Frozen grain=amazing mash efficiency?

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Frozen grain=amazing mash efficiency?

Postby Fraoch » Sun Jan 05, 2003 12:45 am

OK, i normally get a very good mash efficiency anyway, around 85 - 90%, but for the last 2 brews ive used grain that has been stored in the freezer, i crack it whilst still semi frozen and mash the next day,the results are phenominal as my efficiency has risen by 5% or more, hitting 99 and 97% respectively.Anyone else do this???? or like to try it and offer a second opinion???I find it all hard to believe myself!!
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WOW

Postby dartedplus » Sun Jan 05, 2003 6:55 am

I'll definitely give it a try next time I brew if I can get an extra 5-8% like you claim. We'll have to see what "Mesa The Allknowing" has to say about this. Just kidding Mesa, but you are the professional.

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You Asked For It: "Conditioning" Malt Prior to Milling....

Postby Mesa Maltworks » Sun Jan 05, 2003 9:20 am

Since only heat is capable of beginning the process that leads to saccrification of starches (for brewing purposes), there cannot be any conversion potential enhancement going on. What I believe you have stumbled upon is reduced malt friability (the tendancy of dry materials to be prone to breaking into small shards or fibers) leading to a more complete rinse of sugars.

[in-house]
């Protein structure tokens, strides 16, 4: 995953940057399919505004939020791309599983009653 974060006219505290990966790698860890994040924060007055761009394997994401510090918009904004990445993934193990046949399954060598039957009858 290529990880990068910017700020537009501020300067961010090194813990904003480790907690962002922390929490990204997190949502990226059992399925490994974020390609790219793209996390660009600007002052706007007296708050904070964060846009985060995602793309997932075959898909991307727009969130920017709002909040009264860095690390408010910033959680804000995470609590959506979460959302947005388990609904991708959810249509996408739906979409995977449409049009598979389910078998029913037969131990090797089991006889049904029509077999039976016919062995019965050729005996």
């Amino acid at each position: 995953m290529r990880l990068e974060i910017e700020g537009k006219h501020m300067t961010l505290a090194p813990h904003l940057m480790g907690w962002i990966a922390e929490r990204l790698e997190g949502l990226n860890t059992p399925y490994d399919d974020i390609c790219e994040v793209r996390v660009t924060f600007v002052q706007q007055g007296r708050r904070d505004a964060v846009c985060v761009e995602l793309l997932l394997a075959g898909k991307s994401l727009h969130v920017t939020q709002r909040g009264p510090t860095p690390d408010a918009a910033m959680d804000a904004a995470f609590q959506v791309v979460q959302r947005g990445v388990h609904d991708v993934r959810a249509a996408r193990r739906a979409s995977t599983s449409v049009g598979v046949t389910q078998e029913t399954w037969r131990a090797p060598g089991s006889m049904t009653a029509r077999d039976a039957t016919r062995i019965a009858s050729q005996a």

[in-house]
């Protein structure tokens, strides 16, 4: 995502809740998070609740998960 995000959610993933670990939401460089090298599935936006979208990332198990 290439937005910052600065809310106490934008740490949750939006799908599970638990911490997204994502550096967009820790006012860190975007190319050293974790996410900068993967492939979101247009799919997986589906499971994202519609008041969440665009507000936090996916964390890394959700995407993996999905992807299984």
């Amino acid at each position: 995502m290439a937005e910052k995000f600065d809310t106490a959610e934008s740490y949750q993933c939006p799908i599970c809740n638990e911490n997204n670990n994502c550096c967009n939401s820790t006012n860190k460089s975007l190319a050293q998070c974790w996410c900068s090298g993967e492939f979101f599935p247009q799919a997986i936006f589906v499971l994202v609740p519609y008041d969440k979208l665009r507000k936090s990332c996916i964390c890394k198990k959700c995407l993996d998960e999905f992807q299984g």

In some large breweries malt is "conditioned" prior to milling. Conditioning malt is done by barely wetting the barley malt via a very fine mist or steam prior to crushing it. This act serves to retain more of the elasticity of the malt husk. When malt prepared in this way is milled, a greater proportion of the hulls stays intact since their pliable condition allows them to pass through the mill without being broken into pieces. The following advantages are gained since there are more intact husks in the mash: 1) Better vorlauf clarity can be achieved in less time, 2) runoff to full kettle volume can be achieved more quickly and 3)the rinse of sugars entrained in the mash will be more thorough.